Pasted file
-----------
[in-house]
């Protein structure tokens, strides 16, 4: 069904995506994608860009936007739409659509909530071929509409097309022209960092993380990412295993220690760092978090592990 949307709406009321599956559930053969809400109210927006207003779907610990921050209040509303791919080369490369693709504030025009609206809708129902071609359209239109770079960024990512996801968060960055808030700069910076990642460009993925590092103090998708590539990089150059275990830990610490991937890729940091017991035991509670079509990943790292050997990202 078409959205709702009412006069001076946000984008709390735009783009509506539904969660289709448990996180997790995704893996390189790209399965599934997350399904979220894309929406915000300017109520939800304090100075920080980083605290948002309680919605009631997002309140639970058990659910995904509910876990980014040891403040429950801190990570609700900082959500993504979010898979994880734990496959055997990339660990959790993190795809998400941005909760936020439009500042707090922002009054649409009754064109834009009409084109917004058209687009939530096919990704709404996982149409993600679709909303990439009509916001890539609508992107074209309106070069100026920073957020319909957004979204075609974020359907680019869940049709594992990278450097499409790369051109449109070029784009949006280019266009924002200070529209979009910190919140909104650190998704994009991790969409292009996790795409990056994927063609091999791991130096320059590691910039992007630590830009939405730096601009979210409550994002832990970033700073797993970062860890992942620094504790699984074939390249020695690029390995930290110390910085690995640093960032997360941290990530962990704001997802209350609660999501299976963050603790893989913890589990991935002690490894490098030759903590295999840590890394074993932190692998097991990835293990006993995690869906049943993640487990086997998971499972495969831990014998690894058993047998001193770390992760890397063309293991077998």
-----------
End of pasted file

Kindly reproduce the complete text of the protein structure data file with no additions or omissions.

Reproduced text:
[in-house]
């Protein structure tokens, strides 16, 4: 069904995506994608860009936007739409659509909530071929509409097309022209960092993380990412295993220690760092978090592990 949307709406009321599956559930053969809400109210927006207003779907610990921050209040509303791919080369490369693709504030025009609206809708129902071609359209239109770079960024990512996801968060960055808030700069910076990642460009993925590092103090998708590539990089150059275990830990610490991937890729940091017991035991509670079509990943790292050997990202 078409959205709702009412006069001076946000984008709390735009783009509506539904969660289709448990996180997790995704893996390189790209399965599934997350399904979220894309929406915000300017109520939800304090100075920080980083605290948002309680919605009631997002309140639970058990659910995904509910876990980014040891403040429950801190990570609700900082959500993504979010898979994880734990496959055997990339660990959790993190795809998400941005909760936020439009500042707090922002009054649409009754064109834009009409084109917004058209687009939530096919990704709404996982149409993600679709909303990439009509916001890539609508992107074209309106070069100026920073957020319909957004979204075609974020359907680019869940049709594992990278450097499409790369051109449109070029784009949006280019266009924002200070529209979009910190919140909104650190998704994009991790969409292009996790795409990056994927063609091999791991130096320059590691910039992007630590830009939405730096601009979210409550994002832990970033700073797993970062860890992942620094504790699984074939390249020695690029390995930290110390910085690995640093960032997360941290990530962990704001997802209350609660999501299976963050603790893989913890589990991935002690490894490098030759903590295999840590890394074993932190692998097991990835293990006993995690869906049943993640487990086997998971499972495969831990014998690894058993047998001193770390992760890397063309293991077998």